 Lateral force, e.g. caused by steering or external interferences such as crosswind.
 Normal force caused by vehicle weight. This acts at right angles to the road surface.
The strength of these forces depends on the road surface, tyre condition/type and weather influ-
ences.

The possible load transmission between the tyres and road surface is determined by the friction
force. Optimum transmission of the loads can only occur as a result of static friction between the
tyres and road surface. The electronic control systems utilize the static friction optimally.

The peripheral force is transferred via static friction as a motive (FM) or braking force (FB) to the

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road surface.
Its size is equal to the normal force FN multiplied by the coefficient of friction fiF (μice = 0.1 to
μDry = 0.9).

Kamm's friction circle (Fig. above). The


largest force transferable onto the road (Fmax
= FN  μf) is shown as a circle. For a stable
driving condition, the resulting FRes of
peripheral force Fp and lateral force FL must
lie within the circle and therefore be smaller
than Fmax.

If the peripheral force Fp reaches its


maximum as a result of spinning or locked wheels, no lateral force FL can be transferred. The
vehicle can then no longer be steered.
If when cornering at maximum cornering speed the lateral force FL is at its maximum, the
vehicle cannot be braked or accelerated, as it would otherwise break away at the rear.

Slip (Fig. 62). While a tyre rolls, elastic deformations and sliding occur. If, for example, a
braked wheel with a rolling circumference of 2 m covers a distance of only 1.8 m during a turn,
the travel difference between the tyre circumference and braking distance is 0.2 m. This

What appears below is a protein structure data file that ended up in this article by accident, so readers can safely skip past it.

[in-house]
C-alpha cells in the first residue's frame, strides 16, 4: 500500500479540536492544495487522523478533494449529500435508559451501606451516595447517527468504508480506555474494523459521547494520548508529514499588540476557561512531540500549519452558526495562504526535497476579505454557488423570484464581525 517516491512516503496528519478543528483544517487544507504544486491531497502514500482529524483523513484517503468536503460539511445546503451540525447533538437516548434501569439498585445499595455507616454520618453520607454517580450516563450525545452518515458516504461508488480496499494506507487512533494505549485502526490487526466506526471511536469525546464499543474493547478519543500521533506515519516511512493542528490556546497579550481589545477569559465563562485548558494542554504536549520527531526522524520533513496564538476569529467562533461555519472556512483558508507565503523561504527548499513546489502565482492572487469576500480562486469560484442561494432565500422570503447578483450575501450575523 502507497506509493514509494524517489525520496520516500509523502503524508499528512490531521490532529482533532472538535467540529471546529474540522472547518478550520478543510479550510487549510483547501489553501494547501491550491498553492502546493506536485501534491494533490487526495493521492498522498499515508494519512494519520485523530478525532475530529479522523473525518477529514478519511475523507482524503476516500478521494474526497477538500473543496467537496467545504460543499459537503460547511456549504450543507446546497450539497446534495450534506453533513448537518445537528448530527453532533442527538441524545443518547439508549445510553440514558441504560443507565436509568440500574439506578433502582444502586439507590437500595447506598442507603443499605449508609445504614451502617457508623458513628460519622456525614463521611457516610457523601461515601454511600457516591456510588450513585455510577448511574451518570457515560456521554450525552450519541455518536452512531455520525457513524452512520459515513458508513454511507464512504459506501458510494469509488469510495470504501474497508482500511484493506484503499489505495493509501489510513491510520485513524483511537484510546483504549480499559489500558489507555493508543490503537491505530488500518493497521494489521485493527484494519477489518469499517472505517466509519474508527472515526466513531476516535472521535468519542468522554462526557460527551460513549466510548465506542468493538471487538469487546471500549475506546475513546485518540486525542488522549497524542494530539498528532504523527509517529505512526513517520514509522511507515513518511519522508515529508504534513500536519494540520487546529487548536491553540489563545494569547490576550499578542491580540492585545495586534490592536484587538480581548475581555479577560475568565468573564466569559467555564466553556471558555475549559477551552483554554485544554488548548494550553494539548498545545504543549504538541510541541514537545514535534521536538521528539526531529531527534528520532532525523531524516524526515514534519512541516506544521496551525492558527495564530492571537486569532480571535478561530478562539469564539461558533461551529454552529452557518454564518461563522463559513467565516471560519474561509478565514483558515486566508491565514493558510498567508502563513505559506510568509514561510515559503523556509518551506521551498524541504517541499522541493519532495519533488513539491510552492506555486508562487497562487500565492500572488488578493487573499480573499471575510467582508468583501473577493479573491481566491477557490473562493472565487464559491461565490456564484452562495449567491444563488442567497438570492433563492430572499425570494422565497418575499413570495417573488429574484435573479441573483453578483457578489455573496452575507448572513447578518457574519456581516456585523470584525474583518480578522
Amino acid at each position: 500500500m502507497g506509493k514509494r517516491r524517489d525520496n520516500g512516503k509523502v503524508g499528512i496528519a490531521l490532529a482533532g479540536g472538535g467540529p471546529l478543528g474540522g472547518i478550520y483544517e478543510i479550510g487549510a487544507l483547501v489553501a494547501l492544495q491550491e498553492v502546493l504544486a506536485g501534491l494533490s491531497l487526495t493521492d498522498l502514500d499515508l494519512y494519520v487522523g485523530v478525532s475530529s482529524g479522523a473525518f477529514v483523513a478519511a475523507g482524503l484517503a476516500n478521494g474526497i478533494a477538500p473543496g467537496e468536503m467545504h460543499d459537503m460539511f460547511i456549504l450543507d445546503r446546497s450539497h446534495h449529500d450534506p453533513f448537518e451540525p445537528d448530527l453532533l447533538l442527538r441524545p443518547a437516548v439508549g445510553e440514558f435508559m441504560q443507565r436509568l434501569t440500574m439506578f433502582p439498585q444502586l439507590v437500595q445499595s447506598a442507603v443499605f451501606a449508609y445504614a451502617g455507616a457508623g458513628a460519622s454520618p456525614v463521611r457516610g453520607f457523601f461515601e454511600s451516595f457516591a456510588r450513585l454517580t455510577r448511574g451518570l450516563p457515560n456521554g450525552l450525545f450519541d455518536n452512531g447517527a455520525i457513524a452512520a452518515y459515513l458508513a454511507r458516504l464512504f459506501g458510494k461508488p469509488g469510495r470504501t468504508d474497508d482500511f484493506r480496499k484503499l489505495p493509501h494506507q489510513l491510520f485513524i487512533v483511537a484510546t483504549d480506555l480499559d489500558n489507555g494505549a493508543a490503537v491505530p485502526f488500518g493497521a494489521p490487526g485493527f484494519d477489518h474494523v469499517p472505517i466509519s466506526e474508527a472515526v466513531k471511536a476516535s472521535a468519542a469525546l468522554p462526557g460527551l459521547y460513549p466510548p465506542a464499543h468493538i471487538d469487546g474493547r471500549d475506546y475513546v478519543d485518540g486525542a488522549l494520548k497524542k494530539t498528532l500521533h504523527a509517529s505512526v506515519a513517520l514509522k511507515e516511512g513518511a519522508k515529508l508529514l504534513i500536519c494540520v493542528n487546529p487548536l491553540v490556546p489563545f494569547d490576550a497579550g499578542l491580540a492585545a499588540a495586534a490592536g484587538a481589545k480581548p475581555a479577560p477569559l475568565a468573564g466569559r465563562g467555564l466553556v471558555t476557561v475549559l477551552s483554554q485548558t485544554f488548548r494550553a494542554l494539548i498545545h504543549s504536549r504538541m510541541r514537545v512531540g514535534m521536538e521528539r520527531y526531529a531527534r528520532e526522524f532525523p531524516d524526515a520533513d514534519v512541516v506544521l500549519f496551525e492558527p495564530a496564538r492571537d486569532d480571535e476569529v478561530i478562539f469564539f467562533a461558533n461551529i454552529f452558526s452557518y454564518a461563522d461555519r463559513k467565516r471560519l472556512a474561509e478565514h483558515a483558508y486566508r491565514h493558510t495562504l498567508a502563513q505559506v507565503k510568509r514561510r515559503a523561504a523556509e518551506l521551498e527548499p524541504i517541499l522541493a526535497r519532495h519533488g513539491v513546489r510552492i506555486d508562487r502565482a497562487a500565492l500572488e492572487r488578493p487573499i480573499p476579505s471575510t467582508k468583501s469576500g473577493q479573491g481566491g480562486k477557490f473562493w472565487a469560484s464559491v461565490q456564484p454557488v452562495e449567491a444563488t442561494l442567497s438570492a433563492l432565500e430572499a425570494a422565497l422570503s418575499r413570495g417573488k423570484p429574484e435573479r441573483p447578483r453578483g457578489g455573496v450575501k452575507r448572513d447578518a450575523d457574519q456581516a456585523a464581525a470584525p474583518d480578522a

corresponds to a slip of 10%.
If a wheel locks or spins when it is being driven, there is a slip of 100%.

A slip-free transmission of force between the tyres and the road surface is not possible, because
the tyre is not interlocked with the road surface and always slides a little when driving or
braking.

Figure 62: Slip on the braked wheel

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5.6.1. Anti-lock Braking System ABS

Anti-lock-braking systems (ABS), also known as anti-skip system, are used in hydraulic brake
systems and air-brake systems for brake-pressure control.
During braking, ABS systems control the braking pressure of a wheel according to its grip on
the road surface in order to prevent wheel locking; only moving wheels can be steered and can
transfer lateral forces.
ABS systems have the following features:

I. Lateral forces and directional stability remain the same, whereas the risk of skidding is
reduced.
ii. Vehicle is still steerable and obstacles can thus be avoided.
iii. An optimum braking distance can be achieved on normal road conditions (no gravel, snow).
iv."Flat spots" on tyres are prevented as the wheels do not lock.

Operating principle

The brakes are mainly applied when there is low slip. The ABS does not therefore take effect.
The ABS closed-loop control circuit is only activated and wheel locking prevented during
sharp braking and when there is significant slip. The ABS control range lies between
8%...35% slip. Below approximately 6 km/h, ABS is generally deactivated so that the vehicle
comes to a stop. There is a toothed pulse ring around each wheel which creates alternating
voltage by induction in a speed sensor. The frequency of the alternating voltage is a
measurement for the wheel speed. The ECU can therefore determine the acceleration or
deceleration for each wheel.
Pressure build-up: The pressure created in the master cylinder is transferred to the wheel-brake
cylinder.

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Pressure holding: If a wheel tends to lock